The Army inflated the first balloon built in the U.S. for military use in Washington, DC on 21 July 1861 under Myer’s command. The balloon sustained damage en route to the headquarters of McDowell’s Union forces in Virginia, and Myer continued on to serve (without it) as the only Signal Officer of the Union forces during the Battle of Manassas-Bull Run. The Signal Corps used balloons more successfully, though infrequently, later in the war. For example, on 1 June 1862, a Union observer used a telegraph instrument aboard a captive balloon to report aerial observations of the Battle of Fair Oaks to his headquarters on the ground. This was the first use of telegraphy from a balloon, and the first air-to-ground communication during the war. Not for decades would a balloon section be established in the Office of the CSO in Washington (1892). A balloon obtained from France became the first operational Army Signal Corps balloon.
Union forces began erecting lines of high wooden towers for use as signal stations in August 1861. Using flags and torches atop the towers, these became the first fixed lines of signal communications. The Signal Corps used the towers with great success, cementing the unquestionable significance of signal communications toward victory in warfare.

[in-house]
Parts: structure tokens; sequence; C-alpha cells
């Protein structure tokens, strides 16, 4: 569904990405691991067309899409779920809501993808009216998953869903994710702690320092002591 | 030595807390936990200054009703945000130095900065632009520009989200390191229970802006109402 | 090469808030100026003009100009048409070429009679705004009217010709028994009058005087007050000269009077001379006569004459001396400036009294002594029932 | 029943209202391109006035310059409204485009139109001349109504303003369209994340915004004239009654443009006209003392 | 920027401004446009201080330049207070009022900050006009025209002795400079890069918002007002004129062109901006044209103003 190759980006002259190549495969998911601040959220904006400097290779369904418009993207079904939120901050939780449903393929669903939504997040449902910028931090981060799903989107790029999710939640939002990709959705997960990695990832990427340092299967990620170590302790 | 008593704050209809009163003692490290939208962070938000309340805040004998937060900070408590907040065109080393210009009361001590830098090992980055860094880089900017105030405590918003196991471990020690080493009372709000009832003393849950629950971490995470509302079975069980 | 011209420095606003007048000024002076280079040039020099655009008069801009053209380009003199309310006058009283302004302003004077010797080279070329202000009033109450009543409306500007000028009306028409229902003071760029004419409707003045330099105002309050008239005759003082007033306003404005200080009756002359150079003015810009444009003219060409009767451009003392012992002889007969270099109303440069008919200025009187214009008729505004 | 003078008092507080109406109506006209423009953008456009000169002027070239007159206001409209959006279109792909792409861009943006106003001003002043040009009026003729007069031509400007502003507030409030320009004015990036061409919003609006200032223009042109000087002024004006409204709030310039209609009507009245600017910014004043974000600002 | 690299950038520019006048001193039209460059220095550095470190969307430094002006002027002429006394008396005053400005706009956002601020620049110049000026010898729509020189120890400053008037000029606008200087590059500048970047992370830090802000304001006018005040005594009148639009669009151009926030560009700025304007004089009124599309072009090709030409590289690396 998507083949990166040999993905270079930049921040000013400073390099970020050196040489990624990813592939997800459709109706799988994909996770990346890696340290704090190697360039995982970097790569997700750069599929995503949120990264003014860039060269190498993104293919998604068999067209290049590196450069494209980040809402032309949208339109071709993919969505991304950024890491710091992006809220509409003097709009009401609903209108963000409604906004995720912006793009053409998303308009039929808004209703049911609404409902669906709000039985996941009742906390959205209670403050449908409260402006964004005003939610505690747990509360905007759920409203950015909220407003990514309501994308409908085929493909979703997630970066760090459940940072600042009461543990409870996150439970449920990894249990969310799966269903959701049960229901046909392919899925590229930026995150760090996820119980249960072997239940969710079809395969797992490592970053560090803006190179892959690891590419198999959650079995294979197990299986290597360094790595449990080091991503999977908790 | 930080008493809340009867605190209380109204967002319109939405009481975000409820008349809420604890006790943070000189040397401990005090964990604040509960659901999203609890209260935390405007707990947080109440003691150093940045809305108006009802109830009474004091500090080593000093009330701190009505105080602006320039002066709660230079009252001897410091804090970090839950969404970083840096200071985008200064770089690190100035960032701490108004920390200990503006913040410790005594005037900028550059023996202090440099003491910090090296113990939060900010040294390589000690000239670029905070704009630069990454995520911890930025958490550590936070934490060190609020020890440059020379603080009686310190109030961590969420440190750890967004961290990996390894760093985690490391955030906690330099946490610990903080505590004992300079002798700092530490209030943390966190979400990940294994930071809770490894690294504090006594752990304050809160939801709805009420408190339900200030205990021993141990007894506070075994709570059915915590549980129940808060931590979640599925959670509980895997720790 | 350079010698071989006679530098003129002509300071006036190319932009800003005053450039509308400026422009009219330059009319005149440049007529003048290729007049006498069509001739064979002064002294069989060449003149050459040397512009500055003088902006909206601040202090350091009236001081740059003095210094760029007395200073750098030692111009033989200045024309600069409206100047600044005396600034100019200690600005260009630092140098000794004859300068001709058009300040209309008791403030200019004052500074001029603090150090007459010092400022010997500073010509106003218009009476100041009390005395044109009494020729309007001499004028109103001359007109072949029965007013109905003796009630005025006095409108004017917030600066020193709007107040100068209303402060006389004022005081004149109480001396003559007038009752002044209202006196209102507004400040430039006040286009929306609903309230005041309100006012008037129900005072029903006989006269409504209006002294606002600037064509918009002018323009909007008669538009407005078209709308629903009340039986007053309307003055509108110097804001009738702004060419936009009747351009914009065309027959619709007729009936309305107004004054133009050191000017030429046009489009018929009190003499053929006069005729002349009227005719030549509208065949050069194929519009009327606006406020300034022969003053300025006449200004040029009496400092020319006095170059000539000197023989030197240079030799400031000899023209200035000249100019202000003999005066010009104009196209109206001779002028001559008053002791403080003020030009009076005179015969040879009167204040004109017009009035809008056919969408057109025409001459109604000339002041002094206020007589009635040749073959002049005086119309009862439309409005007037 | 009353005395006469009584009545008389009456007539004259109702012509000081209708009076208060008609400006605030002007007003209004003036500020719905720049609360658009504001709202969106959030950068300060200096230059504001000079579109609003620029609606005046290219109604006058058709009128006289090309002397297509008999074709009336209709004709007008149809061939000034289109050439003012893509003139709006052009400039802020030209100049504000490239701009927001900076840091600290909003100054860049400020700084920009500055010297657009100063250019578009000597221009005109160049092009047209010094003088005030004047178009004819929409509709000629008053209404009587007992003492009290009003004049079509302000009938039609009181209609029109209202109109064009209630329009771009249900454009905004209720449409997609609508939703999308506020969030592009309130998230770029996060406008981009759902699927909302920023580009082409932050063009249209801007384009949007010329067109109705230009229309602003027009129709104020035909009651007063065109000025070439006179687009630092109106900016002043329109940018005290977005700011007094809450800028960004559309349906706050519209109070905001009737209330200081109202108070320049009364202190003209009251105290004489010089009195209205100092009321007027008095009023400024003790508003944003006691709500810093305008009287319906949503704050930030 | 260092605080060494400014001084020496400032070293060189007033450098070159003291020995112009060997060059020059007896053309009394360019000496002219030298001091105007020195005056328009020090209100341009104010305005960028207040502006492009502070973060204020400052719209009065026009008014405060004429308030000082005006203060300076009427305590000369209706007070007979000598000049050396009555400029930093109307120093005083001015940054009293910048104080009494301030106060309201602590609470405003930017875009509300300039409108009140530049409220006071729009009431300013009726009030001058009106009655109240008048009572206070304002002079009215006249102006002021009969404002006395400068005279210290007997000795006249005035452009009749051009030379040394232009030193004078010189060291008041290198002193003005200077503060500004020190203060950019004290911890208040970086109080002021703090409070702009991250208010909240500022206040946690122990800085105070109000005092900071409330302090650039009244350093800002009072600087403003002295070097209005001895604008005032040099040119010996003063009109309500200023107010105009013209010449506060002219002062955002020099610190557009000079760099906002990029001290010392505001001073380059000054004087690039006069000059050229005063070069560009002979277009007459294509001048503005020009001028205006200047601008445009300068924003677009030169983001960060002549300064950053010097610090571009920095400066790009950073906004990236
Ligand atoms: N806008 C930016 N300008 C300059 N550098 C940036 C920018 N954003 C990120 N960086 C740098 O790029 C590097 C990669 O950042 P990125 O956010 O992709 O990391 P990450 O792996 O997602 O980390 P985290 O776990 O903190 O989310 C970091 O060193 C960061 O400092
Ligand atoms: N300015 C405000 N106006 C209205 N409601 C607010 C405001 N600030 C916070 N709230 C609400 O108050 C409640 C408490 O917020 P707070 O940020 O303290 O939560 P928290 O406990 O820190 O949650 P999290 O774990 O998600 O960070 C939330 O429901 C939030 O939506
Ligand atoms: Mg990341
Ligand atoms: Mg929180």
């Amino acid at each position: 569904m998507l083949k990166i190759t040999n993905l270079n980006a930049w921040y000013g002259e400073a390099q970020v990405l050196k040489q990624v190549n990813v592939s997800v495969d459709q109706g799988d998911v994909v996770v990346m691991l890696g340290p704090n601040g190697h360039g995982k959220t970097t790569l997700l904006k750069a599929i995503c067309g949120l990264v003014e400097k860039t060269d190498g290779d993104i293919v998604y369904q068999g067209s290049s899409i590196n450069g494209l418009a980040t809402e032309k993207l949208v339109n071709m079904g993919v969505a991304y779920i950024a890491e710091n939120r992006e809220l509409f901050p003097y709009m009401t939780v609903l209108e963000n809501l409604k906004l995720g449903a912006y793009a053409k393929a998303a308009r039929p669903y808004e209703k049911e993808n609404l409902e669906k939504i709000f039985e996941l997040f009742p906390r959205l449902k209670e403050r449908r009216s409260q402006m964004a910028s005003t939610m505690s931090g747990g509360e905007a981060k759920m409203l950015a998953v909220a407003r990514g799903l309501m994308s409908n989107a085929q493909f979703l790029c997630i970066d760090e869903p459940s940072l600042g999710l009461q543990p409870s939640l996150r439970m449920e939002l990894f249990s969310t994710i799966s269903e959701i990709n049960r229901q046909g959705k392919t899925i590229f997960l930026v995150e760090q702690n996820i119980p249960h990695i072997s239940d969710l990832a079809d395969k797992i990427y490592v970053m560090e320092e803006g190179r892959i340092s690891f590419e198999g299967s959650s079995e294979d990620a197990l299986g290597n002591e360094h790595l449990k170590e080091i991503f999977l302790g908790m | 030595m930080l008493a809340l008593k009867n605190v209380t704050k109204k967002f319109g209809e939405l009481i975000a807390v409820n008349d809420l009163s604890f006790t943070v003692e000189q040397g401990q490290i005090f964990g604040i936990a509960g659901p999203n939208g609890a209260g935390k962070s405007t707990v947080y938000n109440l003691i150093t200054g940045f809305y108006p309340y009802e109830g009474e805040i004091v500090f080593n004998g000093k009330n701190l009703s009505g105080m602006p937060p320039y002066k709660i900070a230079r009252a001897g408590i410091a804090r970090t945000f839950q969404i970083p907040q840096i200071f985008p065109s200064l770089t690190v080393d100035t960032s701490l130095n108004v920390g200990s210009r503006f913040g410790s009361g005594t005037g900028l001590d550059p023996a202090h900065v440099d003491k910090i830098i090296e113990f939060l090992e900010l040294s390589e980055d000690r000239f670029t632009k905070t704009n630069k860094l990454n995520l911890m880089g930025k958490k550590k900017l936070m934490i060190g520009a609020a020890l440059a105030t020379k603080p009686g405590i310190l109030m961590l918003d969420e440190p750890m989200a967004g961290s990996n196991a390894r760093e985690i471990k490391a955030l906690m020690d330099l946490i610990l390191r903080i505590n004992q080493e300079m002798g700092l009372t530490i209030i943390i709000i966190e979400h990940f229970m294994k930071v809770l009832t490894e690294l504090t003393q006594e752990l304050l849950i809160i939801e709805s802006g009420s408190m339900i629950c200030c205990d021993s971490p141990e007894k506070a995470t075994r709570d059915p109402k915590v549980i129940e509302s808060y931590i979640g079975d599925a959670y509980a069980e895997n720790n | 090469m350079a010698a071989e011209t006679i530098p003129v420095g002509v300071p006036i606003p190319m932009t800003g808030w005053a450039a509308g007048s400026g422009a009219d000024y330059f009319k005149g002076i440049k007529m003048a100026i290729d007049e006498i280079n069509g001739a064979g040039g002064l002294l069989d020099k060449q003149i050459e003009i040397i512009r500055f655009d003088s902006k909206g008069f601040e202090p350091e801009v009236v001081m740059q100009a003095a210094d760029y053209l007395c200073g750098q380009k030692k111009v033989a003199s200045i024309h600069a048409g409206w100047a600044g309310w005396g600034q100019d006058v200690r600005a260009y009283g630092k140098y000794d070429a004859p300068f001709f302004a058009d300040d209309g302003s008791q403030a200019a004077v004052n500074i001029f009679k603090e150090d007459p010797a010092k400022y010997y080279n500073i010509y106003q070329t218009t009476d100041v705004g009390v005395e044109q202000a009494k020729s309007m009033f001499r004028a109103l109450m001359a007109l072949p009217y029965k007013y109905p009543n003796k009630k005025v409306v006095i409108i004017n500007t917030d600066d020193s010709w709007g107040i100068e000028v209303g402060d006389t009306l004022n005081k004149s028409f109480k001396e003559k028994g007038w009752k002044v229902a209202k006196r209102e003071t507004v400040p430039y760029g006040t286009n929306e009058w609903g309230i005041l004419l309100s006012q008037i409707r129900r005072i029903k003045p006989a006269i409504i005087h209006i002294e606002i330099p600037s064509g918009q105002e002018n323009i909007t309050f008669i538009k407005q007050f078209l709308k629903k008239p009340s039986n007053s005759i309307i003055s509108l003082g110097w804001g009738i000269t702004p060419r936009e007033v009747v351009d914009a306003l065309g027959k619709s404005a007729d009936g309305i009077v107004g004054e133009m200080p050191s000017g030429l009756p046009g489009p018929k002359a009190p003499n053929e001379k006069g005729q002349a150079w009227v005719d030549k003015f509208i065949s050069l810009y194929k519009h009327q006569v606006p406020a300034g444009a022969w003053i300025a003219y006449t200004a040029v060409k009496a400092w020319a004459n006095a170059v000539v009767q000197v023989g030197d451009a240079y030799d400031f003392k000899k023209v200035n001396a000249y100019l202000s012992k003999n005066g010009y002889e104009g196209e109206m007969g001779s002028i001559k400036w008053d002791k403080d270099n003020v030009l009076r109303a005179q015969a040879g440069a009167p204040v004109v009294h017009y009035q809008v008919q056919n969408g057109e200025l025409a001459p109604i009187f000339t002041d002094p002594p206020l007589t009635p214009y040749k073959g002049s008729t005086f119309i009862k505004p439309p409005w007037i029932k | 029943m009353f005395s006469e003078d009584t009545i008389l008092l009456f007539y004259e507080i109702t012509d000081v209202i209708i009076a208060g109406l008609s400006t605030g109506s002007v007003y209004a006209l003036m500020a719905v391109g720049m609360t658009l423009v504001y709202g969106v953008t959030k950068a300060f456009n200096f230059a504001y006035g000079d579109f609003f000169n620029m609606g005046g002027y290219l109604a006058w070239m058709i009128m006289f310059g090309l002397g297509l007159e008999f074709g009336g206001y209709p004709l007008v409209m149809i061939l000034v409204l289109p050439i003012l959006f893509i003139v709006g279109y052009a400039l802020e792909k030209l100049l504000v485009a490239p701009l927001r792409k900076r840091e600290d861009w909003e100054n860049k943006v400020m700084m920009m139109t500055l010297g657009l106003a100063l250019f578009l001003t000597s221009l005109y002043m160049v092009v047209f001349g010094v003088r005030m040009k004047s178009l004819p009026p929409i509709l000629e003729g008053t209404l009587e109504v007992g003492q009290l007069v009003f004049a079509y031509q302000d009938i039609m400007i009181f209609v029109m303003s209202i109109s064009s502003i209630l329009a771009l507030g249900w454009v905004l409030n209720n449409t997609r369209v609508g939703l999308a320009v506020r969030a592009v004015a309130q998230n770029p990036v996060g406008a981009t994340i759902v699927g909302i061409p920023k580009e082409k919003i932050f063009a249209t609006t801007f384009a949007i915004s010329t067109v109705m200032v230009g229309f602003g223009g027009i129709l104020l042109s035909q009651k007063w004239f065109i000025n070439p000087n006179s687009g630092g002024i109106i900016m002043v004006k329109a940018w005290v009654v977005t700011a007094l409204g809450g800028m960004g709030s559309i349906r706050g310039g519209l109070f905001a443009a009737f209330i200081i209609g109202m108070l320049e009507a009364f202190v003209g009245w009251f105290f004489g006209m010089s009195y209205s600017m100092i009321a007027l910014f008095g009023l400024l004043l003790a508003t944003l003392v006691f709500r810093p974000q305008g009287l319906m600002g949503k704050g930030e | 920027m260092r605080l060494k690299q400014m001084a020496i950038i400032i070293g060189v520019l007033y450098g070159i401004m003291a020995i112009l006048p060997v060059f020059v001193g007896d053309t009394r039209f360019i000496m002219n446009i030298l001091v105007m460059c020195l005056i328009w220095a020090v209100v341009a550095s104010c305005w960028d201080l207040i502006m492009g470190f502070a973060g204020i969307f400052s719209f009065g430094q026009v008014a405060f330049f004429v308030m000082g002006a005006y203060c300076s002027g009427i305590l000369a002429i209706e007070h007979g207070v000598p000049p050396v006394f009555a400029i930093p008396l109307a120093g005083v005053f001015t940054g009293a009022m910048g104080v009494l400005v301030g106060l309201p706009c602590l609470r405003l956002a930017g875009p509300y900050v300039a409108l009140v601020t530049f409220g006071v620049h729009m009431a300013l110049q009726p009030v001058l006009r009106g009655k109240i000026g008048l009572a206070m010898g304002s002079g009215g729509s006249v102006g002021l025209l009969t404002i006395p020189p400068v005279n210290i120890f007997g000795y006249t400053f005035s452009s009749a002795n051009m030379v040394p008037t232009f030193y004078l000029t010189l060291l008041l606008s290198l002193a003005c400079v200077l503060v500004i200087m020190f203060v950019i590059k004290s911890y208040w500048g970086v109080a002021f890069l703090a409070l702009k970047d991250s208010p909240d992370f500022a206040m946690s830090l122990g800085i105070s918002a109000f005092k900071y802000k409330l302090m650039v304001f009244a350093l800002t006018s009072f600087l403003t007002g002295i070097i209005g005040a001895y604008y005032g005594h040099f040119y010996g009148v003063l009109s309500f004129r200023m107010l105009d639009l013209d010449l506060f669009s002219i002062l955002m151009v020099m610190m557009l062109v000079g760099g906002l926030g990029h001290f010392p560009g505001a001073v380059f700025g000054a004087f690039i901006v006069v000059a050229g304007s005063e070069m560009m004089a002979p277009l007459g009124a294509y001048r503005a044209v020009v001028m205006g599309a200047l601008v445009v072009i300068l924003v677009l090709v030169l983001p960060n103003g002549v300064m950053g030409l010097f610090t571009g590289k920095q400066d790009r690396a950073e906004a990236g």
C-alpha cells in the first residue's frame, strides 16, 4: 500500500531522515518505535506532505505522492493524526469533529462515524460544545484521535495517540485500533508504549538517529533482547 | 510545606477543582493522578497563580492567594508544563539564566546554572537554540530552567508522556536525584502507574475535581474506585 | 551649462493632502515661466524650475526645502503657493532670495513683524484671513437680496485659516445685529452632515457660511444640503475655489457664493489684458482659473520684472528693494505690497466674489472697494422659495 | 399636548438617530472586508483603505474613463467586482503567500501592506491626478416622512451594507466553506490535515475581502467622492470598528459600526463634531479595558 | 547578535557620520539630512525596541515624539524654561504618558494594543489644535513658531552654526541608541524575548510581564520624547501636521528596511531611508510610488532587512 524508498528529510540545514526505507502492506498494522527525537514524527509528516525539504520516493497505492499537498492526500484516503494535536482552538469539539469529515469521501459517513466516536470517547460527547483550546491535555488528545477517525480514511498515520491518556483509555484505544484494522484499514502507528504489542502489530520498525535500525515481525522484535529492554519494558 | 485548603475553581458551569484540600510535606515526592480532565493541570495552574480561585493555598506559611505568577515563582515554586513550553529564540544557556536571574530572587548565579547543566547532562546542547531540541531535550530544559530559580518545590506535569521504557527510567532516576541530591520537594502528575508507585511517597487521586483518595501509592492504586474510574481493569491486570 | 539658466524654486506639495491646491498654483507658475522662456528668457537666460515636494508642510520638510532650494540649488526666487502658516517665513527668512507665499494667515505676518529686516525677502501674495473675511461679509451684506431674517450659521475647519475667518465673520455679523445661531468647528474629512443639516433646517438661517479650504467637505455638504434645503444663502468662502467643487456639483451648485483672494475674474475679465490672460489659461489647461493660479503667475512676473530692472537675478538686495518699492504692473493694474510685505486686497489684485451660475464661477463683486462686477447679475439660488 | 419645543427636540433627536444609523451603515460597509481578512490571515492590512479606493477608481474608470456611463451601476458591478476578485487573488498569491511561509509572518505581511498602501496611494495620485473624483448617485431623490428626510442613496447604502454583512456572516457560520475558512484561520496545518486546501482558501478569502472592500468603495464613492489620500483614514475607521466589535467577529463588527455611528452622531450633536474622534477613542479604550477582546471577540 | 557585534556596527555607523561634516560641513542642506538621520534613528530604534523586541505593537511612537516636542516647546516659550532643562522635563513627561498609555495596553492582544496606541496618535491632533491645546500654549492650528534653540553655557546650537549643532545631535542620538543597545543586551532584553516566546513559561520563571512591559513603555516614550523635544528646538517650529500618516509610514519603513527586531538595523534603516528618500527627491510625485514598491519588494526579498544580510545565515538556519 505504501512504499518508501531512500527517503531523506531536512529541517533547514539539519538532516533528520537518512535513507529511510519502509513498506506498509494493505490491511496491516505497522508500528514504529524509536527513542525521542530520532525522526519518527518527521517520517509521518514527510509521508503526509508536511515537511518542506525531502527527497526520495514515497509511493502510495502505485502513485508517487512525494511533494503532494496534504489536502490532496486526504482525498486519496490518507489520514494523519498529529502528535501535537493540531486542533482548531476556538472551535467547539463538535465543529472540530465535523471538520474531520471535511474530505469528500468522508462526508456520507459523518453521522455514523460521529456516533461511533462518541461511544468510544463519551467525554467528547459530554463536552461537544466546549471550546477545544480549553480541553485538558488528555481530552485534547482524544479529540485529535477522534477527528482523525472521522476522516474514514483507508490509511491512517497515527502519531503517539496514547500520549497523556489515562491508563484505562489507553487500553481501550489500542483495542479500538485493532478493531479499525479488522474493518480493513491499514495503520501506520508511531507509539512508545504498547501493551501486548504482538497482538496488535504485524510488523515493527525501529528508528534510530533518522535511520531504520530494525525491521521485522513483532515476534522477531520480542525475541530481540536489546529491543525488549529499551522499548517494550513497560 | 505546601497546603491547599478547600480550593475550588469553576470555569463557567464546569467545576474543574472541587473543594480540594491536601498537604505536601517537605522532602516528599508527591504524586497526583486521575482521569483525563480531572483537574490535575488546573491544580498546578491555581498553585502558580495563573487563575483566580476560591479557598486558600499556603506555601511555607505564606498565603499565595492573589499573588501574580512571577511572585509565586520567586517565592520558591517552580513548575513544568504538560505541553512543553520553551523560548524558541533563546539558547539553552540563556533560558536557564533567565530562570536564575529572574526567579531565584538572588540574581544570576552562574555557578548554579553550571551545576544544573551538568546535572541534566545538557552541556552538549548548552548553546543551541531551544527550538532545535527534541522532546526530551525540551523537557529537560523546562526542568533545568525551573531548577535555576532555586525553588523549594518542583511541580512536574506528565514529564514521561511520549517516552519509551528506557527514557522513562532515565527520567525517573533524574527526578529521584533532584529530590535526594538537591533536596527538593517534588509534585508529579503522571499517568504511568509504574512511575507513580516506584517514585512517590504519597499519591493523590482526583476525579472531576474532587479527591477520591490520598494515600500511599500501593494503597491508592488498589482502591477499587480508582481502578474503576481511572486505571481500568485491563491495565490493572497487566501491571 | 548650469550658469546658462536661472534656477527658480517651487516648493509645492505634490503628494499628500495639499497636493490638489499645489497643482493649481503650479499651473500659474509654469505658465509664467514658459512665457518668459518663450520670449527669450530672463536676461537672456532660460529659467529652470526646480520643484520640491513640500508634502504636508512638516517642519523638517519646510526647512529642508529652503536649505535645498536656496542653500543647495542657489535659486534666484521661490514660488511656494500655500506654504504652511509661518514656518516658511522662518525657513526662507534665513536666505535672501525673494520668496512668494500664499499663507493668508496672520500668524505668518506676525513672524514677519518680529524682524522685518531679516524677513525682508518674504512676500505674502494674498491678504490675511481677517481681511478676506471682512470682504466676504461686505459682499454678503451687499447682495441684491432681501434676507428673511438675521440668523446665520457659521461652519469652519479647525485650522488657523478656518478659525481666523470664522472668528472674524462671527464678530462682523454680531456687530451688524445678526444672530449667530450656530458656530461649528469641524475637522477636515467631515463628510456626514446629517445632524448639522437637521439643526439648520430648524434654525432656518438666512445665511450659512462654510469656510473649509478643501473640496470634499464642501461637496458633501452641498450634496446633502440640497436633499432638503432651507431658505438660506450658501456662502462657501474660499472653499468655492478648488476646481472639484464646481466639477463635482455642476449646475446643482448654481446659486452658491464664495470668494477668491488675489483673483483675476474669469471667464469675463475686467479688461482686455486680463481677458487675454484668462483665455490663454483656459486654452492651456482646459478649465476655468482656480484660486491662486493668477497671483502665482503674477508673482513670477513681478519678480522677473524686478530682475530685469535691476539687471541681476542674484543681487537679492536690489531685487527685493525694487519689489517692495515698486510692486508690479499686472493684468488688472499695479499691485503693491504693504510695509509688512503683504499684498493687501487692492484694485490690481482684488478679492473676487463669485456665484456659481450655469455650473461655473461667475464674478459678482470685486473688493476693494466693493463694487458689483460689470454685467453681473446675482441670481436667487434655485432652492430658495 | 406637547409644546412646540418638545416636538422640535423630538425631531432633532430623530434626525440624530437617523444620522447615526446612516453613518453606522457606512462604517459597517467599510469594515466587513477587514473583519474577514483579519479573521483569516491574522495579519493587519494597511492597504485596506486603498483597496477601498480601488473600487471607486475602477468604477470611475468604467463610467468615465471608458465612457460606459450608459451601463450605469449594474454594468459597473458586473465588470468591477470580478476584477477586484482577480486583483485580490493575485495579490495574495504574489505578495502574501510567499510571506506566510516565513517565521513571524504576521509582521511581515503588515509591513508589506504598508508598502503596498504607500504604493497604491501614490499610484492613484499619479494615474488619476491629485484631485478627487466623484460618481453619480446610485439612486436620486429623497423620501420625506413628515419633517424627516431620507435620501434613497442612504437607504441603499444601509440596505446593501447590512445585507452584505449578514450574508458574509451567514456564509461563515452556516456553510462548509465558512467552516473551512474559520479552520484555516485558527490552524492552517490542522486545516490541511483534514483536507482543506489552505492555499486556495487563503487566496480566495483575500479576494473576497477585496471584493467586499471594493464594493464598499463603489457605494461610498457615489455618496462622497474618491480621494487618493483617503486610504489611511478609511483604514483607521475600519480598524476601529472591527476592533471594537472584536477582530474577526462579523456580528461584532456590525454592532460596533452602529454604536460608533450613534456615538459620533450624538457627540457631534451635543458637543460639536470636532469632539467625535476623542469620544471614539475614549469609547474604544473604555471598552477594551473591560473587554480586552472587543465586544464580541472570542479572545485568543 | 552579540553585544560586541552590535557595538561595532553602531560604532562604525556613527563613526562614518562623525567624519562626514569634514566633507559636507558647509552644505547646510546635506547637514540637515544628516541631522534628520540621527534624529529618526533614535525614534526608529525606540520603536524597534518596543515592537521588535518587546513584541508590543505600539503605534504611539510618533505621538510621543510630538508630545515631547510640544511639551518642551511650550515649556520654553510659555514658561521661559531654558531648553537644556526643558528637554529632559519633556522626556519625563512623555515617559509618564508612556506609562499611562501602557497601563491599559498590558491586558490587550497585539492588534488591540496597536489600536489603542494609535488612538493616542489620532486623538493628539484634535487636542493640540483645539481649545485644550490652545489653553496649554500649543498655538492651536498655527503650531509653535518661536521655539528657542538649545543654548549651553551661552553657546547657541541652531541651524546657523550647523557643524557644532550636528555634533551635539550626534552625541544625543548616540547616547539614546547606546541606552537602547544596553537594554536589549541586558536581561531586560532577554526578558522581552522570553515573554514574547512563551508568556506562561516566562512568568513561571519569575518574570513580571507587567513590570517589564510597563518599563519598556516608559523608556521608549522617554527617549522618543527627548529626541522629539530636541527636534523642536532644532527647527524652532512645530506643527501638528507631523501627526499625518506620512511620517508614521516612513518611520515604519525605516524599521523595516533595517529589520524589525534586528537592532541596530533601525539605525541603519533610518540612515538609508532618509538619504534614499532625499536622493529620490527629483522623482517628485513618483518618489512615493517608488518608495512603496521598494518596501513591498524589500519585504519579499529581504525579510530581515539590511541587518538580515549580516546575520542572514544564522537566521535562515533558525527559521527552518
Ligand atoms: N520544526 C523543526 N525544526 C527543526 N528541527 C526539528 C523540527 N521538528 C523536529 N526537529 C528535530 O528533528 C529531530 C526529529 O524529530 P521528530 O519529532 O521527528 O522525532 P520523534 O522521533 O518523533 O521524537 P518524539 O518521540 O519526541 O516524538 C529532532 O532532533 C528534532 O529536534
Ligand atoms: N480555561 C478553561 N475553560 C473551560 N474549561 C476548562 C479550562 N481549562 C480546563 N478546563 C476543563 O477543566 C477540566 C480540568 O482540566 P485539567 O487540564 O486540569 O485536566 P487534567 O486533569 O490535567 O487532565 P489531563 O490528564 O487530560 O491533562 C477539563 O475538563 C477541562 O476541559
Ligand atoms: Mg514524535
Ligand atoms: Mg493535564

The War Department procured the first telegraph train for military use in August 1861. Known as the “flying train,” it consisted of horse drawn wagons equipped with Beardslee magneto-electric telegraph sets, field wire, flags, rockets, and other equipment. The Beardslee magneto-electric telegraph set was the first electrical signaling device designed and developed specifically for use by the military in the field.
Note: This blog entry adapted from an unpublished article by Melissa Ziobro. Edited/posted by Chrissie Reilly.